FWTW, according to CNN:
Republican Rep. Patrick McHenry of North Carolina will now temporarily lead the House of Representatives after the speaker's position was vacated on Tuesday.
McHenry, who is a top ally of Kevin McCarthy, was appointed speaker pro tempore.
His name was on a list McCarthy was required to give to the clerk in case of a vacancy.
The speaker pro tempore, which is the official title, can only recess the House, adjourn the chamber and recognize speaker nominations.
So, if that is right, it looks like the powers of the pro-tempore speaker [who was essentially pre-selected by the outgoing one] are fairly limited (for now). Possibly if the situation persists as such, the House might feel a need to increase those powers at his disposal.
Also FWTW, Deschler's precedents note this distinction between an elected and a designated pro-tempore Speaker:
An elected Speaker pro tempore
is more than a ‘‘stand-in’’ Speaker.
Indicative of this is the requirement that he swear a new oath
upon his entering the office of
Speaker pro tempore.
Moreover, an elected Speaker
pro tempore assumes a much
greater scope of authority from
The Speaker than a designated
Speaker pro tempore. [...]
however, be authorized by the
House to perform certain duties
even though he has been elected
by the House, and not simply designated by The Speaker.
Examples of the kinds of duties,
powers, and functions assumed by
an elected Speaker pro tempore
from The Speaker include: administering the oath of office to new
Members; (1) appointing conferees; (2) appointing committees to
wait on the President and to inform him that the session’s work
is completed; (3) or that a quorum
of both Houses is ready to receive
his state of the Union message; (4)
signing enrolled bills and joint
resolutions during the adjournment of the House; (5) declaring recesses during a session; (6) and
presiding at a joint session of the
However, McHenry has been designated rather than elected, so his powers appear indeed to be more reduced because of that.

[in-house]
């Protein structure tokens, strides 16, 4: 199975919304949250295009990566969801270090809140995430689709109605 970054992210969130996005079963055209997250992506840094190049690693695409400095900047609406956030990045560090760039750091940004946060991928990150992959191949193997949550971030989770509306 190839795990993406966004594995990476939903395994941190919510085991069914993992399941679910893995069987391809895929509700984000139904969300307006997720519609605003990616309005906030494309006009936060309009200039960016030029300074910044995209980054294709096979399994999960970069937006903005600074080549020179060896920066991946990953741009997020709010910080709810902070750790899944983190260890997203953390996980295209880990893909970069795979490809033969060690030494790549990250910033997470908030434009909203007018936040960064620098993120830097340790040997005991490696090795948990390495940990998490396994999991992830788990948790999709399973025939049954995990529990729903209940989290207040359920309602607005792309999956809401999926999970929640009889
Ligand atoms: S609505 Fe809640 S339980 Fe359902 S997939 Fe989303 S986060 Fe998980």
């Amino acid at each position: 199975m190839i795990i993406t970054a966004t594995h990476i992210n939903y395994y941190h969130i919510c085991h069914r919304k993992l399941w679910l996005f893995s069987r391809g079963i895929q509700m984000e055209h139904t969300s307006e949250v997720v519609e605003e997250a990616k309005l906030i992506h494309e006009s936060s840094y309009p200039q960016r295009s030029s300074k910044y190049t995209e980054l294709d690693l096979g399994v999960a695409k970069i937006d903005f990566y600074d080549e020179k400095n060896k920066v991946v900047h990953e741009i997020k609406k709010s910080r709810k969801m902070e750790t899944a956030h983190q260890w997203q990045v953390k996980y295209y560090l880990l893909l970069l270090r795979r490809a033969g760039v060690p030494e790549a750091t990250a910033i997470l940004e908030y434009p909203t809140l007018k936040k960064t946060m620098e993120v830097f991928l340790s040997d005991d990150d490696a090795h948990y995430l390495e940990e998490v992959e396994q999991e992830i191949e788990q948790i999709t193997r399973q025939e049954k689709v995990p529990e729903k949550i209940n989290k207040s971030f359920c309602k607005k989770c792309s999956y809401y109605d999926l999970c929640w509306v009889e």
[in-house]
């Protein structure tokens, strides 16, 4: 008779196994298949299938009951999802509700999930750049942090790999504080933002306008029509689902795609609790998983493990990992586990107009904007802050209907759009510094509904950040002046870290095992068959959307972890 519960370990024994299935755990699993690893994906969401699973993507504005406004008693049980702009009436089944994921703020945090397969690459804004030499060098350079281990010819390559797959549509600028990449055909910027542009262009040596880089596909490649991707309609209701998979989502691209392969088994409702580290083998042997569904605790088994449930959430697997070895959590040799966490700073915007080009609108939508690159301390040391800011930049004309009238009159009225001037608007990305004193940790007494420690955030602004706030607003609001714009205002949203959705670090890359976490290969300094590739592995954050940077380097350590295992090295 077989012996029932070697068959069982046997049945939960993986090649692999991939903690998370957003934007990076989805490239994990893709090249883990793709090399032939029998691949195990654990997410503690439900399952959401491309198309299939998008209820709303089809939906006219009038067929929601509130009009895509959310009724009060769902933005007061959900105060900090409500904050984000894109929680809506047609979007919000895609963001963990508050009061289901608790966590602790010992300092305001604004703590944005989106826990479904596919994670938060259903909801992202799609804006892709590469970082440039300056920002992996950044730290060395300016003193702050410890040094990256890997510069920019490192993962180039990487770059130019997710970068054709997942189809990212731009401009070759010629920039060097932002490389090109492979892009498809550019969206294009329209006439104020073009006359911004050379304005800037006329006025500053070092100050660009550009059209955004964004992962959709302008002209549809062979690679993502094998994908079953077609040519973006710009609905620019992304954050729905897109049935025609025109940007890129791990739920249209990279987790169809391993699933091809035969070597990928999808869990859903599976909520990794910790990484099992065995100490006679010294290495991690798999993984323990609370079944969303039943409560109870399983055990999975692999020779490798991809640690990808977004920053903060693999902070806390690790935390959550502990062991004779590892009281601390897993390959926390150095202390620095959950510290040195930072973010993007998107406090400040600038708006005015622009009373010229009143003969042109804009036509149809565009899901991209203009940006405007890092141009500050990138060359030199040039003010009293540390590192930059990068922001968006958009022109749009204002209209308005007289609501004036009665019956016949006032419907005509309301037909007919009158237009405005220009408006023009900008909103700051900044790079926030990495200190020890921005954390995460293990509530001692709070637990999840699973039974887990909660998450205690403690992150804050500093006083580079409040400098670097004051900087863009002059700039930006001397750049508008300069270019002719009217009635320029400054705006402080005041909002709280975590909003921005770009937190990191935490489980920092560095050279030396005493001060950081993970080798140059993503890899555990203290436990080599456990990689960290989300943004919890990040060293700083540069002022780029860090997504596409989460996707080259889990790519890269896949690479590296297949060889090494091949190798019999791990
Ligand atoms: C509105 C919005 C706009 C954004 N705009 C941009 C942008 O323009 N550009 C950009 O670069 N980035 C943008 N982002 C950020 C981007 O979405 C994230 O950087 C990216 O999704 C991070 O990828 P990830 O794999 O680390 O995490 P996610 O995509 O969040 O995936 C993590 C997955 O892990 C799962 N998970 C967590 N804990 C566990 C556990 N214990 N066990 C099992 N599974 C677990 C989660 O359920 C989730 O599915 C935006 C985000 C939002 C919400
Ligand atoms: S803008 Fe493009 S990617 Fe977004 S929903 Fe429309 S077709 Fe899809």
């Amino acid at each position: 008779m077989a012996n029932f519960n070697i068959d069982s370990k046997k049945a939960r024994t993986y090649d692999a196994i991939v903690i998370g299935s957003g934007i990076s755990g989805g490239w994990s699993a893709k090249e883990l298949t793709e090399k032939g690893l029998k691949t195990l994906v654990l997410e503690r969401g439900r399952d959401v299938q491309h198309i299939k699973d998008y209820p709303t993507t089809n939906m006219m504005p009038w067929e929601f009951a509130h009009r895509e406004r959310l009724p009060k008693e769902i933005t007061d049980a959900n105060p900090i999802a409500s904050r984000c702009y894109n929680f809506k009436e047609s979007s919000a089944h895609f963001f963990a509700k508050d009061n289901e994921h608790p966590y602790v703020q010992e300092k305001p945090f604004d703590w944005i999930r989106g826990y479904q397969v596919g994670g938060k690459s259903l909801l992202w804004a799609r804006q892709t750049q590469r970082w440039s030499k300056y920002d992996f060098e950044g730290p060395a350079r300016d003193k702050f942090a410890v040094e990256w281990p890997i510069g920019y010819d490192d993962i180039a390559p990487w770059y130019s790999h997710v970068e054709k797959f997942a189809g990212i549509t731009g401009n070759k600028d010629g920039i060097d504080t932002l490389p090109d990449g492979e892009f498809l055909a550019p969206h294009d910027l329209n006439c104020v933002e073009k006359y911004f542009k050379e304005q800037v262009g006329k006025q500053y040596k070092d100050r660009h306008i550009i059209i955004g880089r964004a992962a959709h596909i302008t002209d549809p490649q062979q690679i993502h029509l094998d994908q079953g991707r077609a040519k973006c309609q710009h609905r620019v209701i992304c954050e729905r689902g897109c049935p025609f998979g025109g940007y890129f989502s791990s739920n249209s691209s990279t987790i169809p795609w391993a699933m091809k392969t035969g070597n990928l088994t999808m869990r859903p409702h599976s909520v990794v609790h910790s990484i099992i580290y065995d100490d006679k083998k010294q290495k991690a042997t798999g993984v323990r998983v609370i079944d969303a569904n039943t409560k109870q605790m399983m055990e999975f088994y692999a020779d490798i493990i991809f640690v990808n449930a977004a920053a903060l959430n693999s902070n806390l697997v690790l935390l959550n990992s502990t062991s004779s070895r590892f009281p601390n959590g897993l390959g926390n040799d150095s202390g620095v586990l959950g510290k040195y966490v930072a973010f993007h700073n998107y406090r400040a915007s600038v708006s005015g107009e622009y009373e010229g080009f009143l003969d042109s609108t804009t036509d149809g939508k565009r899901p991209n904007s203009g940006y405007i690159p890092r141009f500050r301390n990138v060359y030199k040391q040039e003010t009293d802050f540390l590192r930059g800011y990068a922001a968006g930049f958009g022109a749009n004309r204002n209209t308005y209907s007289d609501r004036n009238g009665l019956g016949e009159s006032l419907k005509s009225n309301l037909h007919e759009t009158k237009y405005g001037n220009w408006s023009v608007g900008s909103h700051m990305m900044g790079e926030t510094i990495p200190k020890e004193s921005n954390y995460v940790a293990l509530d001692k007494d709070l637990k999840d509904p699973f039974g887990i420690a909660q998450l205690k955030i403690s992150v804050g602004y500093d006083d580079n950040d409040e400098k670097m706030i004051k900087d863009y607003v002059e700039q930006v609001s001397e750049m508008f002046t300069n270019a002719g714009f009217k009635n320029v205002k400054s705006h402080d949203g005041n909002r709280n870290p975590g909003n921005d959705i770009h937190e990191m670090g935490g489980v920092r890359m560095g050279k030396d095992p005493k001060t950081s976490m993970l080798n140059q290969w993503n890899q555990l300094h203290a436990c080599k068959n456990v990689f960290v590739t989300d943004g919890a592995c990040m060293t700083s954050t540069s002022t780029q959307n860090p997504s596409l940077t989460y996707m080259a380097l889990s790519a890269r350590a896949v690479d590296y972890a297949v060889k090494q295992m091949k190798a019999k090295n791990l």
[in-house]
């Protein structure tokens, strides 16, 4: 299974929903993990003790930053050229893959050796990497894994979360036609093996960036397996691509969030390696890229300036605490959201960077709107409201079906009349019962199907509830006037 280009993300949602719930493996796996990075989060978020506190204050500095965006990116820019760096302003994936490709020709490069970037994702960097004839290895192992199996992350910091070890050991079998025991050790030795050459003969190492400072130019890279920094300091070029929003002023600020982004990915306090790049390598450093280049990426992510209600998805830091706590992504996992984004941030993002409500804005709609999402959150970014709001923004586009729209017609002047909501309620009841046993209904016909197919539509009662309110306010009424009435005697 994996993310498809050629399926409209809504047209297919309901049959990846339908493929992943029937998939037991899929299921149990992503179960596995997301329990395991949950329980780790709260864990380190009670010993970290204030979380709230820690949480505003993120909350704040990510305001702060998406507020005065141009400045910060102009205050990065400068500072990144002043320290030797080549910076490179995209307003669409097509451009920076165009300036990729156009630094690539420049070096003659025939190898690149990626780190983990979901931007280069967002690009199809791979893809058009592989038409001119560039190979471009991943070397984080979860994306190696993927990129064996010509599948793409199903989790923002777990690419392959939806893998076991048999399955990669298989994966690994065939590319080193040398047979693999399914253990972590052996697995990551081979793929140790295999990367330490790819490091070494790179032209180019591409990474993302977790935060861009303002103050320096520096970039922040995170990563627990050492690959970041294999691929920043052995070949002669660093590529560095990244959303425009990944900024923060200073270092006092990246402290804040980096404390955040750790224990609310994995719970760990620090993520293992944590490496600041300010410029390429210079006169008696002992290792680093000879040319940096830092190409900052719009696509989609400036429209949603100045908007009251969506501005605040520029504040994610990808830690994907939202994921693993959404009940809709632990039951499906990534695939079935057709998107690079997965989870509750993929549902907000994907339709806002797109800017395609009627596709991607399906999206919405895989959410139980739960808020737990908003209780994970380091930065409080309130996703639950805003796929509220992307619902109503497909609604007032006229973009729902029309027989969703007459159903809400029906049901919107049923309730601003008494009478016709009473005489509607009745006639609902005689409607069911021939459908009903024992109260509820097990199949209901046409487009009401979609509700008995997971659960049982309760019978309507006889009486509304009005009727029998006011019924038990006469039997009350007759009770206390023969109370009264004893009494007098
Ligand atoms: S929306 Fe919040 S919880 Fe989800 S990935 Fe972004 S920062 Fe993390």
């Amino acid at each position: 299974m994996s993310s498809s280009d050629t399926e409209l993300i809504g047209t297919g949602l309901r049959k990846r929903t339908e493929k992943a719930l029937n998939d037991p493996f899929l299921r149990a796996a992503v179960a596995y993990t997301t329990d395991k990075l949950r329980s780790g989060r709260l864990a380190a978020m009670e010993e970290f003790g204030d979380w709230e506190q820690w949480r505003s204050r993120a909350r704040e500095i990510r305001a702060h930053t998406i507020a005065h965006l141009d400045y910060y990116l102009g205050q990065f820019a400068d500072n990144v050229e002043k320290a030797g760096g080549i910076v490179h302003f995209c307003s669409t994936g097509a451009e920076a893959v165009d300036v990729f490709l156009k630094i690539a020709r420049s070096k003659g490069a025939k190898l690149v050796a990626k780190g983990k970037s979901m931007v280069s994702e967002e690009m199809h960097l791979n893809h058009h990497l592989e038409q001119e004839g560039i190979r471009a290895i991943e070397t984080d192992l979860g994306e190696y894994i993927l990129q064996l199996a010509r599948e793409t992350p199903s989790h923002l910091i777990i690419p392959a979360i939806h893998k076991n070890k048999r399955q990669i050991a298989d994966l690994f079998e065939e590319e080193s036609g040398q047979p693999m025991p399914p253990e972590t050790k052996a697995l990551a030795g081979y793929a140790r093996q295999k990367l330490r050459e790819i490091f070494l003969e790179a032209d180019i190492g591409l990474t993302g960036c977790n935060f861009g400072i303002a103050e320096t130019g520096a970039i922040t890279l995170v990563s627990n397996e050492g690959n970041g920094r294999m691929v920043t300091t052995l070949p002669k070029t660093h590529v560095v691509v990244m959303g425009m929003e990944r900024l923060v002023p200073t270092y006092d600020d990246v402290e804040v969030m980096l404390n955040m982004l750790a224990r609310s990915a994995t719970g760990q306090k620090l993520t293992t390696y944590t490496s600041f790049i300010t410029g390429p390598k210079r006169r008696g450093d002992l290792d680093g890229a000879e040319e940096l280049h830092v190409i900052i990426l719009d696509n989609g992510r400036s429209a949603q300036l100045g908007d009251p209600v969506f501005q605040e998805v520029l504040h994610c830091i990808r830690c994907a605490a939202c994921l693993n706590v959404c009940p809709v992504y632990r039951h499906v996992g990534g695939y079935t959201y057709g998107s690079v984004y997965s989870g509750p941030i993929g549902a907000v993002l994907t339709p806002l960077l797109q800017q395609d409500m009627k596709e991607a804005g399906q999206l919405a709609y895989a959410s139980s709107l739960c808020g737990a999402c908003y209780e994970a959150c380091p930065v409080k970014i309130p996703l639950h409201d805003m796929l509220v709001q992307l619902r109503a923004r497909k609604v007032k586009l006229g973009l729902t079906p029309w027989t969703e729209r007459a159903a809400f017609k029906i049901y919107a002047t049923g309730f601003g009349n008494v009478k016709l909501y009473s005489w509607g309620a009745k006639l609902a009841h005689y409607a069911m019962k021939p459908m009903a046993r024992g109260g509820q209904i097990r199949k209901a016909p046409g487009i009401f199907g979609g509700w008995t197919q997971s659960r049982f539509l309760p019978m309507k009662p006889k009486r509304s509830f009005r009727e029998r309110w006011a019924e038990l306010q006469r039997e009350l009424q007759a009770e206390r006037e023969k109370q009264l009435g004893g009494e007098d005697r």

There's another House Manual that notes that
When the Office of Speaker is vacant, the Member acting
as Speaker pro tempore under rule I section 8(b) may exercise such authorities of the Office as may be necessary and appropriate pending the election of a Speaker or Speaker pro tempore.
However, it doesn't elaborate with any examples of what might be "necessary and appropriate" in such circumstances. Consequently Reuters concludes that
The acting speaker's duties are vague, according to a guide to the chamber's rules and procedures.
Anyhow, for practical purpose in this instance, they quote:
Republican Representative Kelly Armstrong told reporters that McHenry's main task will be to "get us a new speaker." Anything further, he said, would spark a move to oust McHenry.
Although I'm not exactly sure what makes Armstrong's view determinative in this case.
Also FWTW, there's the diametrically opposed opinion of some commentators that the speaker pro-tempore has full powers subject to the "support of the conference" (which is not too clear what it means--perhaps not getting vacated themselves).
Josh Huder, a senior fellow at the Government Affairs Institute at Georgetown University, wrote on X, formerly known as Twitter. "There's not [a] forcing mechanism for a new election, nor are there any overt restrictions on the power the pro tem would wield. The support of the conference would dictate the durability of this."
As that opinion doesn't reference any rules or laws, I'm guessing it comes down to a different interpretation of "necessary and appropriate" in the preceding discussion. (In doing so, it does seem to cast aside most if not all precedents from Deschler's though.)